The Ulam spiral phenomenon
There is currently no explanation for the distinct diagonal lines
which appear when the primes are marked out along a particular
'square spiral' path. This was accidentally discovered by nuclear
physicist Stanislaw Ulam while he was passing the time during a boring
Spiral: P. Meyer's software for exploring the Ulam spiral
phenomenon in the distibution of primes.
Ulam's Spiral page, with simple viewing applet.
generalised Ulam spiral graphics
Ulam spiral page
R. Sacks' NumberSpiral page with an interesting
graphical variation on the theme
Ulam spiral page
Le village premier - Ulam spiral plotting applet
Patterns in prime numbers?
Spirals of Primes
Ulam's Prime Sprial notes
Ulam's primtalsspiral (in Danish)
Prime Spiral Applet
on the Ulam phenomenon
R. Turco, "The secret of Ulam's spiral, the forms 6k+1 and the Goldbach's problem"
S. Nielsen, PRIMEPATTERNS (e-book, 2010)
Stein, Ulam and Wells, "A visual display of some properties of the
distribution of primes", American Mathematics Monthly 71
A.K. Dewdney, "How to pan for primes in numerical gravel",
Scientific American, July 1988, p.90-93.
S.M. Ellerstein, "The Pronic Renaissance: The Ulam Square Spiral
(Modified)" Journal of Recreational Mathematics 29
(3), 1998, p. 188-189.
S.M. Ellerstein, "The Pronic Renaissance II: The Ellerstein Square
Spiral", Journal of Recreational Mathematics 30
(4), 1999-2000, p. 246-250.
According to E. Weisstein's Mathworld site,
"Remarkably, noted science fiction author Arthur C. Clarke described the prime spiral in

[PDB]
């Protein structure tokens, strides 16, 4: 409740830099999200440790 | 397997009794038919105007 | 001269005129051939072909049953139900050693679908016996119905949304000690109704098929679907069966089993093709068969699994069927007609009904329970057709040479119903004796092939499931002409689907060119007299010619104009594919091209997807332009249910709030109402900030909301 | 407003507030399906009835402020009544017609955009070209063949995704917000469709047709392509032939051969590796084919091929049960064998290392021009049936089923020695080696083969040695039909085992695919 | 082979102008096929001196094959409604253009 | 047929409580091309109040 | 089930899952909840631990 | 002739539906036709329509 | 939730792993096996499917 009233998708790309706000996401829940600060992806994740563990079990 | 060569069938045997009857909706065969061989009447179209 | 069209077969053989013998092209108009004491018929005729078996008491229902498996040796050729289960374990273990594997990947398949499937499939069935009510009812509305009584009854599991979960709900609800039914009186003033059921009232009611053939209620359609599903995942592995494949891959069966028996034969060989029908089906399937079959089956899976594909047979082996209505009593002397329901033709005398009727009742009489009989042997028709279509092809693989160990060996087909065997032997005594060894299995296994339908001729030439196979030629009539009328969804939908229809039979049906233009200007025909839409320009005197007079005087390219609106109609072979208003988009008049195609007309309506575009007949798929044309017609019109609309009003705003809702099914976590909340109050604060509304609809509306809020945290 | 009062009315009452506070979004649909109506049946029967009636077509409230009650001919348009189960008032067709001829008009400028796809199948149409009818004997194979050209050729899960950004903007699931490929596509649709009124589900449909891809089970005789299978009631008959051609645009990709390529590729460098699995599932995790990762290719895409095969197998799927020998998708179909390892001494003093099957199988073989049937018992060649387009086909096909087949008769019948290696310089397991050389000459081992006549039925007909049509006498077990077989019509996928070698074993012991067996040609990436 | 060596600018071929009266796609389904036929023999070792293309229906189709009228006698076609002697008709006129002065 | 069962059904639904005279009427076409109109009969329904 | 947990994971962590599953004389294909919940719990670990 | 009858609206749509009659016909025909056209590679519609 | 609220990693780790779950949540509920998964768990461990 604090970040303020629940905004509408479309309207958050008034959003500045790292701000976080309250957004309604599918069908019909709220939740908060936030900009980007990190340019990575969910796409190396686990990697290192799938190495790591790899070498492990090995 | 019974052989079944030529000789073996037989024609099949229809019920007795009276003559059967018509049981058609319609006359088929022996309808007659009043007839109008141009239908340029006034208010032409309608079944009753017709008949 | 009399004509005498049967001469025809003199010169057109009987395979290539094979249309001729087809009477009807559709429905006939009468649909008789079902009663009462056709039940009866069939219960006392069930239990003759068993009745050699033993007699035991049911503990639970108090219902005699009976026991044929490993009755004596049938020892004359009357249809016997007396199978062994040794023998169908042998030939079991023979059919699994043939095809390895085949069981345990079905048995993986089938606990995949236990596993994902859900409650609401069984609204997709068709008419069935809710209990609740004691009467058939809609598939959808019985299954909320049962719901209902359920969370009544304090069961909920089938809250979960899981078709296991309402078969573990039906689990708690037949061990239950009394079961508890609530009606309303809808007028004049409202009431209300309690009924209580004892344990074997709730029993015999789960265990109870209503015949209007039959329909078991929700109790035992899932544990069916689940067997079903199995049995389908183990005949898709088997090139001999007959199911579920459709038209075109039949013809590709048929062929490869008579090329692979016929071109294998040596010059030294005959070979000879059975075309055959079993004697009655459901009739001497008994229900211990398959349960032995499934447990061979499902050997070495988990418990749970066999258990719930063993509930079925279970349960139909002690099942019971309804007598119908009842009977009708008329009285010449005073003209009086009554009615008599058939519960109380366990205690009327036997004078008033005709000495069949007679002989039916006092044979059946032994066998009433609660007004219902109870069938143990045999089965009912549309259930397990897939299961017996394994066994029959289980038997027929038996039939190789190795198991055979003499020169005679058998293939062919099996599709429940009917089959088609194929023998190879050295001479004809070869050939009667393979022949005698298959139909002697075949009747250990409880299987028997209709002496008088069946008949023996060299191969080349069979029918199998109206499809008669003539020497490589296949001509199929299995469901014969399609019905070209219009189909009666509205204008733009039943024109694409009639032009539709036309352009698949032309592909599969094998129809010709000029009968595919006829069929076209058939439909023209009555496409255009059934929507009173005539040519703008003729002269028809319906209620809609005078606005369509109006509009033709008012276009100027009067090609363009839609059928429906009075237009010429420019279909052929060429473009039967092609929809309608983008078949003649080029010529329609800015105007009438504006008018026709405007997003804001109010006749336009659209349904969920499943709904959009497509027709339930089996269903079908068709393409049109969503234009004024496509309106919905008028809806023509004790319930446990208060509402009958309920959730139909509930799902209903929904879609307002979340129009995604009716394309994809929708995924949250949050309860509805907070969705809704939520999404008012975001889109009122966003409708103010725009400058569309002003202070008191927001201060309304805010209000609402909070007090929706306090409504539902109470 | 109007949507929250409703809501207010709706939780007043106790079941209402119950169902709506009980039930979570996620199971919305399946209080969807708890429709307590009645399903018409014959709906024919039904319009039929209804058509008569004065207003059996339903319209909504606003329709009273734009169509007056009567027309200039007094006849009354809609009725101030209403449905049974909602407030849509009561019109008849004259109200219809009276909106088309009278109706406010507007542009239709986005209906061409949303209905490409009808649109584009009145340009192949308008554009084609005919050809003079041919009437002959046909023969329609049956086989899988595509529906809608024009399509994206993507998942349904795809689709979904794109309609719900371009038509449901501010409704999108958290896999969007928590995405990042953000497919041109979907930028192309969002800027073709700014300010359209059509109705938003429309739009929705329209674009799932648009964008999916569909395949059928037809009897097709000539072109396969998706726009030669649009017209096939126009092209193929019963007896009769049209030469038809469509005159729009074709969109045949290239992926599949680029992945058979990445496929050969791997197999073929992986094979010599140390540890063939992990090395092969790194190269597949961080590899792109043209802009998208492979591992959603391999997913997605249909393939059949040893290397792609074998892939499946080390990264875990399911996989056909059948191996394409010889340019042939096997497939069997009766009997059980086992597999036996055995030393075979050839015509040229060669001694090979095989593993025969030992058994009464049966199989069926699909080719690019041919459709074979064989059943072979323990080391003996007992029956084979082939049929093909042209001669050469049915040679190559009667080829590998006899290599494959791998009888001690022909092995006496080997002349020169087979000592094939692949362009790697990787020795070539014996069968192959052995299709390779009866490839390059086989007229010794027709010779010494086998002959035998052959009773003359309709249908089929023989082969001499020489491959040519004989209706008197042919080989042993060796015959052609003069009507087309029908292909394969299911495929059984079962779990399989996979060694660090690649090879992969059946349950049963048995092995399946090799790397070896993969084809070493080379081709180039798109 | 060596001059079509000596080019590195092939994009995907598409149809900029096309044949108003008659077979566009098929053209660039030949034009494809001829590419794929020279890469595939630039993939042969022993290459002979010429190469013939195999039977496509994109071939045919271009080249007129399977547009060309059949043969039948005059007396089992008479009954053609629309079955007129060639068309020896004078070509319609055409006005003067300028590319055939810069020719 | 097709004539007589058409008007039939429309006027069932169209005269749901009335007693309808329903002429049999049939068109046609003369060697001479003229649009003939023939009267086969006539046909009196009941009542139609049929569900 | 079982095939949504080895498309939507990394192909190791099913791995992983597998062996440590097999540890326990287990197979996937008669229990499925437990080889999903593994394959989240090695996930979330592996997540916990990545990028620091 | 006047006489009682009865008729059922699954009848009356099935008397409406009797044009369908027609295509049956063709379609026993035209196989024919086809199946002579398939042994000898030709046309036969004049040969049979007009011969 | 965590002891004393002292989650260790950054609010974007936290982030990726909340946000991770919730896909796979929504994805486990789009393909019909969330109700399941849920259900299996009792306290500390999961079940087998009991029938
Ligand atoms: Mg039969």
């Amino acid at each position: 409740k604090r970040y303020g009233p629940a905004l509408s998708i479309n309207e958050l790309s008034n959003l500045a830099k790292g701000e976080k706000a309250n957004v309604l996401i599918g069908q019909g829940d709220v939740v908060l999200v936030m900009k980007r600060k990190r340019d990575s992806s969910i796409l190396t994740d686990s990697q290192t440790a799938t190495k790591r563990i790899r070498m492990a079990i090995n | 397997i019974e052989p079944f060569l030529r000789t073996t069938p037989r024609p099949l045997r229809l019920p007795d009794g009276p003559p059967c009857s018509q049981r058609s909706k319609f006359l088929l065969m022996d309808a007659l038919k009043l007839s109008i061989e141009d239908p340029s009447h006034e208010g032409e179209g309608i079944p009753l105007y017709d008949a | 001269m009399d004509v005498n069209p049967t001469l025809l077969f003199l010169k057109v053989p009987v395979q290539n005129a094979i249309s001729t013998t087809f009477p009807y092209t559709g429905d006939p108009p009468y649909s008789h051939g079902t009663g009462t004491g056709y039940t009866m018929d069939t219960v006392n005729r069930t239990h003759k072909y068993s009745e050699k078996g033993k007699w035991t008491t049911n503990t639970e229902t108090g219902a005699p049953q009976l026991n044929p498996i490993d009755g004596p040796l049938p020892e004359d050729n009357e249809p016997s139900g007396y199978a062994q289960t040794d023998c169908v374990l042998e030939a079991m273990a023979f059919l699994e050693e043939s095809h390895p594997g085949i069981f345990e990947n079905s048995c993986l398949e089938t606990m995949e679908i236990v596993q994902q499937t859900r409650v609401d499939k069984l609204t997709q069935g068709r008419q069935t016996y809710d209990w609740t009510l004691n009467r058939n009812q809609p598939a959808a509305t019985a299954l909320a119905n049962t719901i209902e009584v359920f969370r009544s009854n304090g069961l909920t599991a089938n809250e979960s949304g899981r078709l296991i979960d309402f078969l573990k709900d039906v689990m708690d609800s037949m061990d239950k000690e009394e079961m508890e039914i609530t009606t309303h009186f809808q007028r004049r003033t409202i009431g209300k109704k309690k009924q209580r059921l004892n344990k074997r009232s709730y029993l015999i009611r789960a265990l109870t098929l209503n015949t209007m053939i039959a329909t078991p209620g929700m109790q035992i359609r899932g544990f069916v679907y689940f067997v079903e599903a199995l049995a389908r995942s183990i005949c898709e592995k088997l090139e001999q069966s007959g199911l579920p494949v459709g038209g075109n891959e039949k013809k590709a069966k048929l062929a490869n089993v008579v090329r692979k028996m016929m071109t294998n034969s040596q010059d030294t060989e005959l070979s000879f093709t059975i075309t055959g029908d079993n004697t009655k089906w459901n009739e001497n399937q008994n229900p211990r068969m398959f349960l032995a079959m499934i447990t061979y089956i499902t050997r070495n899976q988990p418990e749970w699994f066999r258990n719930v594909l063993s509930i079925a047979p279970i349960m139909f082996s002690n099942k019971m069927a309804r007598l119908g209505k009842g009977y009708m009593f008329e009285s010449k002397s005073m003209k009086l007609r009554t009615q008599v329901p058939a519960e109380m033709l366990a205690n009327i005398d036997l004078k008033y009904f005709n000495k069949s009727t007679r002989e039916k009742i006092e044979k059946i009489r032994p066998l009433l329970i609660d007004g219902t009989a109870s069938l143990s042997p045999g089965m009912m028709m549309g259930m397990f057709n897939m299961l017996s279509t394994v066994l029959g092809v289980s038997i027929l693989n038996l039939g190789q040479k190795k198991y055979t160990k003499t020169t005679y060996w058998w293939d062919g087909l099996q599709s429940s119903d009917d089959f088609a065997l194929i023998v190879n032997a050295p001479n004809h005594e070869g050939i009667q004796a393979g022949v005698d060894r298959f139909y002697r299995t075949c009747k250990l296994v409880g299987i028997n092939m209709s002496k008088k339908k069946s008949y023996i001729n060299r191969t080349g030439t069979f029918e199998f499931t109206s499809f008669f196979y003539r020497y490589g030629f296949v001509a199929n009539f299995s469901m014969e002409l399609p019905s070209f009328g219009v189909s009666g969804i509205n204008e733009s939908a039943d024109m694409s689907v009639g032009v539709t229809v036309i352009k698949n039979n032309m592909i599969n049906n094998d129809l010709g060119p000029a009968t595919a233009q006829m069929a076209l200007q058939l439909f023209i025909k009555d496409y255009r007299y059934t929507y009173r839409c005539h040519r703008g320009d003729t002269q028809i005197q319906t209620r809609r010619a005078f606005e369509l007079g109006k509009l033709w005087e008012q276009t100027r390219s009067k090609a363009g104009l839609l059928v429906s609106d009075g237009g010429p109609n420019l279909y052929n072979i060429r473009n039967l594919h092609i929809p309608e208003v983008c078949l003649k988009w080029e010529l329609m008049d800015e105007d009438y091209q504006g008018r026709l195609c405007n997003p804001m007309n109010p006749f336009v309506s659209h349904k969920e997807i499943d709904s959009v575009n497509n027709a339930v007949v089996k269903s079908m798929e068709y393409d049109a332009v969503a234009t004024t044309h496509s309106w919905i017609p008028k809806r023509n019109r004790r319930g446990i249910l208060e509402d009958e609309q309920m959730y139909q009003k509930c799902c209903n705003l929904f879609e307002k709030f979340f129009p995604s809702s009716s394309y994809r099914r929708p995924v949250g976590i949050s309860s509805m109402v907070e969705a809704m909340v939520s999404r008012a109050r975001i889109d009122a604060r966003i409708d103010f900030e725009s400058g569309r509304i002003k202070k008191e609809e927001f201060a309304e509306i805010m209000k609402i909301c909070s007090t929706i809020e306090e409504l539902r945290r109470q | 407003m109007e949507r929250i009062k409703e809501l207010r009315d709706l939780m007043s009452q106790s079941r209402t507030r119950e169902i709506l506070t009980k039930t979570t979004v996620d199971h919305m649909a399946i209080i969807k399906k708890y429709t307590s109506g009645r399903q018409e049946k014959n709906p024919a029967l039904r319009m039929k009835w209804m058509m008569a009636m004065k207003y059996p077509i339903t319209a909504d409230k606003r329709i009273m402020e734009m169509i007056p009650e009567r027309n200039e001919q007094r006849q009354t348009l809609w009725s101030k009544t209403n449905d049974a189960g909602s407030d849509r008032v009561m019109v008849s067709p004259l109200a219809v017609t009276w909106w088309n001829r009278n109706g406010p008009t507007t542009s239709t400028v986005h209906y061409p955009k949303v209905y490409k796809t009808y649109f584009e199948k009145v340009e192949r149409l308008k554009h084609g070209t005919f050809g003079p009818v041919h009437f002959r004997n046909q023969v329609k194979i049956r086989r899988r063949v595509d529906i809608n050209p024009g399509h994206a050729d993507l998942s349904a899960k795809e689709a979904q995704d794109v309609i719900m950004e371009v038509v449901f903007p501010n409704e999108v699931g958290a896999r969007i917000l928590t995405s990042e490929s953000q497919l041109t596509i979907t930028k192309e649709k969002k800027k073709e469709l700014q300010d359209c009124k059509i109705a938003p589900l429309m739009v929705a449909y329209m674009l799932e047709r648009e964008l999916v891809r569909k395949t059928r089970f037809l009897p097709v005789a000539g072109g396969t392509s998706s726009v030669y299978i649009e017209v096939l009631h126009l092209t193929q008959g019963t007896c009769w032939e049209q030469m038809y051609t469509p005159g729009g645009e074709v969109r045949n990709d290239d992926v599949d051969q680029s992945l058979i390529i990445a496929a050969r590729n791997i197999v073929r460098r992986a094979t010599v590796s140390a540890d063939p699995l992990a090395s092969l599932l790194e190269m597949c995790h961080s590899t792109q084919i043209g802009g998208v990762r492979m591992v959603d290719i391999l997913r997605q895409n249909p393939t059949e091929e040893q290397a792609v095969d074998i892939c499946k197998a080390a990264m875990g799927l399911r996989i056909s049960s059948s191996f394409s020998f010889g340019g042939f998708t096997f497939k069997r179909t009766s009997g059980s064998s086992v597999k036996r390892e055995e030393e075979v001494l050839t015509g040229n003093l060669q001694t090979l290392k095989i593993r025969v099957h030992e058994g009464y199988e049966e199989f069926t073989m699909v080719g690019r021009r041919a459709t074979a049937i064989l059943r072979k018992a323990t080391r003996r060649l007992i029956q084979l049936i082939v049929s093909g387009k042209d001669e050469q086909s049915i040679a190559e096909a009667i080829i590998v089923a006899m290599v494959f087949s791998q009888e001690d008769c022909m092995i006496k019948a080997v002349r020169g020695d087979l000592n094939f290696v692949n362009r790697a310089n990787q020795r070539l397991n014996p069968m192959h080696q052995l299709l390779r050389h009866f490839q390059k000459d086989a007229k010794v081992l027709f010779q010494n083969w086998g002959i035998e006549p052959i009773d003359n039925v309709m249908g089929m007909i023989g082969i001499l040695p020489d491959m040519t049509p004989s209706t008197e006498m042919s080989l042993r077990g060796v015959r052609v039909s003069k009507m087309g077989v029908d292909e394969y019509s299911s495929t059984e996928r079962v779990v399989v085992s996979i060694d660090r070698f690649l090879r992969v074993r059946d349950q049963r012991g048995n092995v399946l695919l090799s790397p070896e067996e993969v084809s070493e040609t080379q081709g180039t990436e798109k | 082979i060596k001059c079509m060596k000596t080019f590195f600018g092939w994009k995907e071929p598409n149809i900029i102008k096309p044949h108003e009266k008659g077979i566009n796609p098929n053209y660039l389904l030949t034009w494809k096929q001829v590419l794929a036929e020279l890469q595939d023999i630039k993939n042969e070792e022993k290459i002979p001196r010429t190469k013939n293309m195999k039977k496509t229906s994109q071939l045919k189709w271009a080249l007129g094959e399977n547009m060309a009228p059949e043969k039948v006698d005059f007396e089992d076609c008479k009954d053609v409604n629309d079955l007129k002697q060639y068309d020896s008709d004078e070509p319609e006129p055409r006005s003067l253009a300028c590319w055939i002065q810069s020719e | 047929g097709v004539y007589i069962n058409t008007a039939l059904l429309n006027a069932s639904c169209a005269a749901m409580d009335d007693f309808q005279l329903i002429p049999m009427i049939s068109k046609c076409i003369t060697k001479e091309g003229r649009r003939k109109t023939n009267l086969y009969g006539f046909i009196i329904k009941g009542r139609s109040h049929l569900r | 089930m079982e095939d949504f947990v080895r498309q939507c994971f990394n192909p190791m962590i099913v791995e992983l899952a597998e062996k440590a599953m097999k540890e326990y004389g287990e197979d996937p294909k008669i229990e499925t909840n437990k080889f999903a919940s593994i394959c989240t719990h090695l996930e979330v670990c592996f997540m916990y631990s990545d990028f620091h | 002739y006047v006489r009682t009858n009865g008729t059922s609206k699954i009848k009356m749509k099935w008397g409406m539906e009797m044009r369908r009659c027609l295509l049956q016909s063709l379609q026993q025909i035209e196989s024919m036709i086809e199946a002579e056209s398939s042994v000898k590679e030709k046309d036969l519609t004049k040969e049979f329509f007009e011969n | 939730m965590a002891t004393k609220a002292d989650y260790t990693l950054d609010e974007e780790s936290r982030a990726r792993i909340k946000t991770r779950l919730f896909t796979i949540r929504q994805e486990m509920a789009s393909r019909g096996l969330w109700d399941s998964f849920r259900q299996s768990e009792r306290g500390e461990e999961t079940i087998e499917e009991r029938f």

his novel The City and the Stars (1956, Ch. 6, p. 54). Clarke wrote, "Jeserac sat
motionless within a whirlpool of numbers. The first thousand primes.... Jeserac was no
mathematician, though sometimes he liked to believe he was. All he could do was to search
among the infinite array of primes for special relationships and rules which more talented
men might incorporate in general laws. He could find how numbers behaved, but he could not
explain why. It was his pleasure to hack his way through the arithmetical jungle, and
sometimes he discovered wonders that more skillful explorers had missed. He set up the
matrix of all possible integers, and started his computer stringing the primes across its
surface as beads might be arranged at the intersections of a mesh."
However, Clarke never actually performed this thought experiment (pers. comm. to E.
Pegg Jr., May 27, 2002), thus leaving discovery of the unexpected properties of the prime
spiral to Ulam."
More about this, including an explanatory comment from Clarke himself
can be found here.